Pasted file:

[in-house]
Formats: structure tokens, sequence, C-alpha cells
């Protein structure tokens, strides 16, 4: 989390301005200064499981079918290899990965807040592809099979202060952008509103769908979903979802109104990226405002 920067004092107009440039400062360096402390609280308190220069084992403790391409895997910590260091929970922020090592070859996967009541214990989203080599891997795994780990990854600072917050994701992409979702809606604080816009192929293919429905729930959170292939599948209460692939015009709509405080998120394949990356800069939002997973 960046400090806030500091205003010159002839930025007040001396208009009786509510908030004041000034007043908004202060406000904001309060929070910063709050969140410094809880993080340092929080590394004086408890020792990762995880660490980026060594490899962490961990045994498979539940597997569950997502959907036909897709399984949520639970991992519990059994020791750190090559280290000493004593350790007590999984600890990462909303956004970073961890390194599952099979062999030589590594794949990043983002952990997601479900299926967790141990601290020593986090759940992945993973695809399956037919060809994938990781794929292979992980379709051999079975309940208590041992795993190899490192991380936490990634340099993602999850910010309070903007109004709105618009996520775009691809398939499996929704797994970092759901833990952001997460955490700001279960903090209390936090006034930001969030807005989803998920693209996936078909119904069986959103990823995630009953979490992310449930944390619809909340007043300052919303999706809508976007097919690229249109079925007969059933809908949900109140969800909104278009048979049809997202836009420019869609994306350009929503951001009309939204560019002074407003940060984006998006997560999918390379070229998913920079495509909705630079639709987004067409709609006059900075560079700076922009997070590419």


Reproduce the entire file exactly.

[in-house]
Formats: structure tokens, sequence, C-alpha cells
């Protein structure tokens, strides 16, 4: 989390301005200064499981079918290899990965807040592809099979202060952008509103769908979903979802109104990226405002 920067004092107009440039400062360096402390609280308190220069084992403790391409895997910590260091929970922020090592070859996967009541214990989203080599891997795994780990990854600072917050994701992409979702809606604080816009192929293919429905729930959170292939599948209460692939015009709509405080998120394949990356800069939002997973 960046400090806030500091205003010159002839930025007040001396208009009786509510908030004041000034007043908004202060406000904001309060929070910063709050969140410094809880993080340092929080590394004086408890020792990762995880660490980026060594490899962490961990045994498979539940597997569950997502959907036909897709399984949520639970991992519990059994020791750190090559280290000493004593350790007590999984600890990462909303956004970073961890390194599952099979062999030589590594794949990043983002952990997601479900299926967790141990601290020593986090759940992945993973695809399956037919060809994938990781794929292979992980379709051999079975309940208590041992795993190899490192991380936490990634340099993602999850910010309070903007109004709105618009996520775009691809398939499996929704797994970092759901833990952001997460955490700001279960903090209390936090006034930001969030807005989803998920693209996936078909119904069986959103990823995630009953979490992310449930944390619809909340007043300052919303999706809508976007097919690229249109079925007969059933809908949900109140969800909104278009048979049809997202836009420019869609994306350009929503951001009309939204560019002074407003940060984006998006997560999918390379070229998913920079495509909705630079639709987004067409709609006059900075560079700076922009997070590419």